(Reuters) - U.S. Representative Gabrielle Giffords, wounded a year ago in a deadly Tucson shooting spree, stepped down from the U.S. Congress on Wednesday to focus on her recovery.
"The only way I ever served my district in Congress was by giving 100 percent. This past year that's what I have given to my recovery," Giffords said in letters to House speaker John Boehner and Arizona Governor Jan Brewer.
"This past year my colleagues and staff have worked to make sure my constituents were represented in Congress. But if I can't return, my district deserves to elect a U.S. Representative who can give 100 percent to the job," she added.
Her resignation will be effective at the end of the day on Wednesday.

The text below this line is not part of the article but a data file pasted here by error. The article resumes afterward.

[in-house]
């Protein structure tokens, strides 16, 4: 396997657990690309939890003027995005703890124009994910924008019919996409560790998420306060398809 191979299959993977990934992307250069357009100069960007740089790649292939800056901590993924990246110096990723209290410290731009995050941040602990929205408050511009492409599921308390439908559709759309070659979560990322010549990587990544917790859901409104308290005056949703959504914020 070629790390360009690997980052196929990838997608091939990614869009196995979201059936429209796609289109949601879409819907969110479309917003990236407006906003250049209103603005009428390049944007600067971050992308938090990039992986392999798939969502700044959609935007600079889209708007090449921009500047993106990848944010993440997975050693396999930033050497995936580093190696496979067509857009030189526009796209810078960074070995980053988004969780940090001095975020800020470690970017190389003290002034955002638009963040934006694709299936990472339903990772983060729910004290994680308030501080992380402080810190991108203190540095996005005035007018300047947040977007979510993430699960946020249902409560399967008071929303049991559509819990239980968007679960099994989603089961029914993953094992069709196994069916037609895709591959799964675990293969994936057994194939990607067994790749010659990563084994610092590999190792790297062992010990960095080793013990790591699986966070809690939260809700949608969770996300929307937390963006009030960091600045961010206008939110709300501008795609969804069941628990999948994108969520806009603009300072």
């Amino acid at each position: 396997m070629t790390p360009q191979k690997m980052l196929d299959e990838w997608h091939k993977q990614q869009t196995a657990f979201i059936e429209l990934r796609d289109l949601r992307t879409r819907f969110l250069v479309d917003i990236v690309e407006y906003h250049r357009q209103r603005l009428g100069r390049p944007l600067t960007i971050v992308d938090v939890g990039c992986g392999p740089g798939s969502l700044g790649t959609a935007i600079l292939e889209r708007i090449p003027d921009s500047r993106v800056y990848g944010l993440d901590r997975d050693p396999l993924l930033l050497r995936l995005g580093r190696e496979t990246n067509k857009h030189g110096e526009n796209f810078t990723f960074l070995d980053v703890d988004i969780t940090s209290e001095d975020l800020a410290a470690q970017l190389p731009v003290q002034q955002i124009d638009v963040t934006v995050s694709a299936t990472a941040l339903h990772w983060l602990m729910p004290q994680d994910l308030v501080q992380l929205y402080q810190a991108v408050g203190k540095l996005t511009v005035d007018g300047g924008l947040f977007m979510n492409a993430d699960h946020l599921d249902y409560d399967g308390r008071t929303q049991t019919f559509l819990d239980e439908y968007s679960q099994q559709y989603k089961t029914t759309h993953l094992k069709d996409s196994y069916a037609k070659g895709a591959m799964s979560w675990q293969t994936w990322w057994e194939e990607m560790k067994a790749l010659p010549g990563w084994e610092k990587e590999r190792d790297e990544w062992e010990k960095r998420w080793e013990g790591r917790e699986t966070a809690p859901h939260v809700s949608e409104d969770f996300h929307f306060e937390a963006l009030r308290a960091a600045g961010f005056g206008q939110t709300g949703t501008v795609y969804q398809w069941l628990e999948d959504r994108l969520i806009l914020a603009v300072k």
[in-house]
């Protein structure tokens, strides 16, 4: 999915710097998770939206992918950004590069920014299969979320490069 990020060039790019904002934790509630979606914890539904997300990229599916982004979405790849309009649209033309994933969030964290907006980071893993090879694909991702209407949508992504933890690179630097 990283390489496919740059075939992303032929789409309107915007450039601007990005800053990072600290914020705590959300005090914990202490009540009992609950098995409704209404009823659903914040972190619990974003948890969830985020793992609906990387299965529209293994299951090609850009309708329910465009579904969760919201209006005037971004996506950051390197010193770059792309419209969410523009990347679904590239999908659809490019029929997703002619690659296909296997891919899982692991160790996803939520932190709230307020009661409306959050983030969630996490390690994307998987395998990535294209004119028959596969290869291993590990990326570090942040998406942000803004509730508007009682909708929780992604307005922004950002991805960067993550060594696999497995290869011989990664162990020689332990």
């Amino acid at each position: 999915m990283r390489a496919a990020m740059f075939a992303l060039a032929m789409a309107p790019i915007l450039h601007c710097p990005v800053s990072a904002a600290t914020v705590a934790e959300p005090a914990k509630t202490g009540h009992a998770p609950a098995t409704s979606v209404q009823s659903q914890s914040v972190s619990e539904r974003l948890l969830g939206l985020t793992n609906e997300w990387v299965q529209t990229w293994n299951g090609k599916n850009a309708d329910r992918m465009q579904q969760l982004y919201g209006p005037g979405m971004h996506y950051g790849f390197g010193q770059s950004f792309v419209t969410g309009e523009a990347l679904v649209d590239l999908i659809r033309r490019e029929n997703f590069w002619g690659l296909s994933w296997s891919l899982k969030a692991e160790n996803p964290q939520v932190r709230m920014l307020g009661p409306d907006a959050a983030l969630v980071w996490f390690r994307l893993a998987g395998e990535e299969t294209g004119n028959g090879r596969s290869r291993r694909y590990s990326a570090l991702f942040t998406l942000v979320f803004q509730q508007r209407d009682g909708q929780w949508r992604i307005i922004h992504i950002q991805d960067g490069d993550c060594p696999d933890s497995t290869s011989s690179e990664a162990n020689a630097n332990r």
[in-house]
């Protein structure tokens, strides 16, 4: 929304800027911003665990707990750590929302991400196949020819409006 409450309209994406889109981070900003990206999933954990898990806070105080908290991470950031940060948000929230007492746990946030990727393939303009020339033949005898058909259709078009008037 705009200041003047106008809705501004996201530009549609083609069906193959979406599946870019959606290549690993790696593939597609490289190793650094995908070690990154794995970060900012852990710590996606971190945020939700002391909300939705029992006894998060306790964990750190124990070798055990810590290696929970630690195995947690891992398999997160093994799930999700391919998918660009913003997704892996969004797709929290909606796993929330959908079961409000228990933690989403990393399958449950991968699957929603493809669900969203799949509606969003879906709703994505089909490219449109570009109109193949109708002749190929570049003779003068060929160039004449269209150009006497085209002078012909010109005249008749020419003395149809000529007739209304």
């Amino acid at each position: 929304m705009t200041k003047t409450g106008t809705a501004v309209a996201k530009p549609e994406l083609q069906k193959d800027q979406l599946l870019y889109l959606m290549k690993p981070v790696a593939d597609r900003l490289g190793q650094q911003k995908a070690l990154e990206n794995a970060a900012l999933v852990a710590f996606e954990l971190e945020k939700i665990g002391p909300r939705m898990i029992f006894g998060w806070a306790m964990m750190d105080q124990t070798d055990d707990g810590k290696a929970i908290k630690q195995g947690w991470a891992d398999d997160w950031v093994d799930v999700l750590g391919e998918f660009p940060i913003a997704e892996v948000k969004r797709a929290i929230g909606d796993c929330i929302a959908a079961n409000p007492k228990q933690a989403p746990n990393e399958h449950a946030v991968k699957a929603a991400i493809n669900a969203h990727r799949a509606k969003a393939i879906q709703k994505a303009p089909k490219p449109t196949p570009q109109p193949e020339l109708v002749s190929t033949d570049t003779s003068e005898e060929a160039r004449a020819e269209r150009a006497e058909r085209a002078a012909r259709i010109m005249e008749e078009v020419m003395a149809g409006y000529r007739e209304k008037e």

The three-term Arizona Democrat was holding a meet-and-greet event at a Tucson supermarket on January 8 last year when a gunman opened fire.
Six people were killed, including a 9-year-old girl and a federal judge, and 12 others were wounded including Giffords, who was shot through the head and has been receiving therapy at a hospital in Houston, Texas.
Jared Loughner, a college dropout, was charged with first-degree murder, the attempted assassination of Giffords and other crimes stemming from the shooting. He pleaded not guilty and was found mentally unfit to stand trial.
(Reporting By Tim Gaynor. Editing by Paul Thomasch)